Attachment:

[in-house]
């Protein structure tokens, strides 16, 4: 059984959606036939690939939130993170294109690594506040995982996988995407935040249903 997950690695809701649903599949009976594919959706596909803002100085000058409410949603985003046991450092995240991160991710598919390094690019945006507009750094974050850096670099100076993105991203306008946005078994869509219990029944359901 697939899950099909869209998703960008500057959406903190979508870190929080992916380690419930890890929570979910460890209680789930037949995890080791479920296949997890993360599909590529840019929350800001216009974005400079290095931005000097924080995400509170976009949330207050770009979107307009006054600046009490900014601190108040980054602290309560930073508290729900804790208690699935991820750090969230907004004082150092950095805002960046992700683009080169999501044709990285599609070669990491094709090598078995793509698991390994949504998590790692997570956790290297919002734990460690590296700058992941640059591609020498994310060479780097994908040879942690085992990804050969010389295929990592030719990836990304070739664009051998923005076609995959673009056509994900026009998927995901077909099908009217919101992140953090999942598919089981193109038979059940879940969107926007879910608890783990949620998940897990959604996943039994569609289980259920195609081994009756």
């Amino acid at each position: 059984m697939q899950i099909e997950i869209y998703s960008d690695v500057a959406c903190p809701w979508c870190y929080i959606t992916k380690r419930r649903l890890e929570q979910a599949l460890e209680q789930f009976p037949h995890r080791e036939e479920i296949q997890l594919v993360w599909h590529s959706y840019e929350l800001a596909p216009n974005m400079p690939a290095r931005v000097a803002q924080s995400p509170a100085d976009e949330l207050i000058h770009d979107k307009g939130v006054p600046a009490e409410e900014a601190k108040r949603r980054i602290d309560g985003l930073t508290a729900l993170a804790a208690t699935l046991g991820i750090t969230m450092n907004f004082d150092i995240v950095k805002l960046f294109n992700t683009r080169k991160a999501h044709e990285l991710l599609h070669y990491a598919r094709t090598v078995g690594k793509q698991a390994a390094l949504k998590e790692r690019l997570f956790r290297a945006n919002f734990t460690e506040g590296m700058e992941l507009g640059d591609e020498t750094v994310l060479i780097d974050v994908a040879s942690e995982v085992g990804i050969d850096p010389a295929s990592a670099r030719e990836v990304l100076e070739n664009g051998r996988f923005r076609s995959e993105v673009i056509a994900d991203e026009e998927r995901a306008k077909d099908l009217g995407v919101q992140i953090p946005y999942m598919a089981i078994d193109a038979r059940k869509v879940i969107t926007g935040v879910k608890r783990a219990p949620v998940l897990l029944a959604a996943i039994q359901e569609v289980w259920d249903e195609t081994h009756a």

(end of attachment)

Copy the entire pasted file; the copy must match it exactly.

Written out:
[in-house]
């Protein structure tokens, strides 16, 4: 059984959606036939690939939130993170294109690594506040995982996988995407935040249903 997950690695809701649903599949009976594919959706596909803002100085000058409410949603985003046991450092995240991160991710598919390094690019945006507009750094974050850096670099100076993105991203306008946005078994869509219990029944359901 697939899950099909869209998703960008500057959406903190979508870190929080992916380690419930890890929570979910460890209680789930037949995890080791479920296949997890993360599909590529840019929350800001216009974005400079290095931005000097924080995400509170976009949330207050770009979107307009006054600046009490900014601190108040980054602290309560930073508290729900804790208690699935991820750090969230907004004082150092950095805002960046992700683009080169999501044709990285599609070669990491094709090598078995793509698991390994949504998590790692997570956790290297919002734990460690590296700058992941640059591609020498994310060479780097994908040879942690085992990804050969010389295929990592030719990836990304070739664009051998923005076609995959673009056509994900026009998927995901077909099908009217919101992140953090999942598919089981193109038979059940879940969107926007879910608890783990949620998940897990959604996943039994569609289980259920195609081994009756």
């Amino acid at each position: 059984m697939q899950i099909e997950i869209y998703s960008d690695v500057a959406c903190p809701w979508c870190y929080i959606t992916k380690r419930r649903l890890e929570q979910a599949l460890e209680q789930f009976p037949h995890r080791e036939e479920i296949q997890l594919v993360w599909h590529s959706y840019e929350l800001a596909p216009n974005m400079p690939a290095r931005v000097a803002q924080s995400p509170a100085d976009e949330l207050i000058h770009d979107k307009g939130v006054p600046a009490e409410e900014a601190k108040r949603r980054i602290d309560g985003l930073t508290a729900l993170a804790a208690t699935l046991g991820i750090t969230m450092n907004f004082d150092i995240v950095k805002l960046f294109n992700t683009r080169k991160a999501h044709e990285l991710l599609h070669y990491a598919r094709t090598v078995g690594k793509q698991a390994a390094l949504k998590e790692r690019l997570f956790r290297a945006n919002f734990t460690e506040g590296m700058e992941l507009g640059d591609e020498t750094v994310l060479i780097d974050v994908a040879s942690e995982v085992g990804i050969d850096p010389a295929s990592a670099r030719e990836v990304l100076e070739n664009g051998r996988f923005r076609s995959e993105v673009i056509a994900d991203e026009e998927r995901a306008k077909d099908l009217g995407v919101q992140i953090p946005y999942m598919a089981i078994d193109a038979r059940k869509v879940i969107t926007g935040v879910k608890r783990a219990p949620v998940l897990l029944a959604a996943i039994q359901e569609v289980w259920d249903e195609t081994h009756a």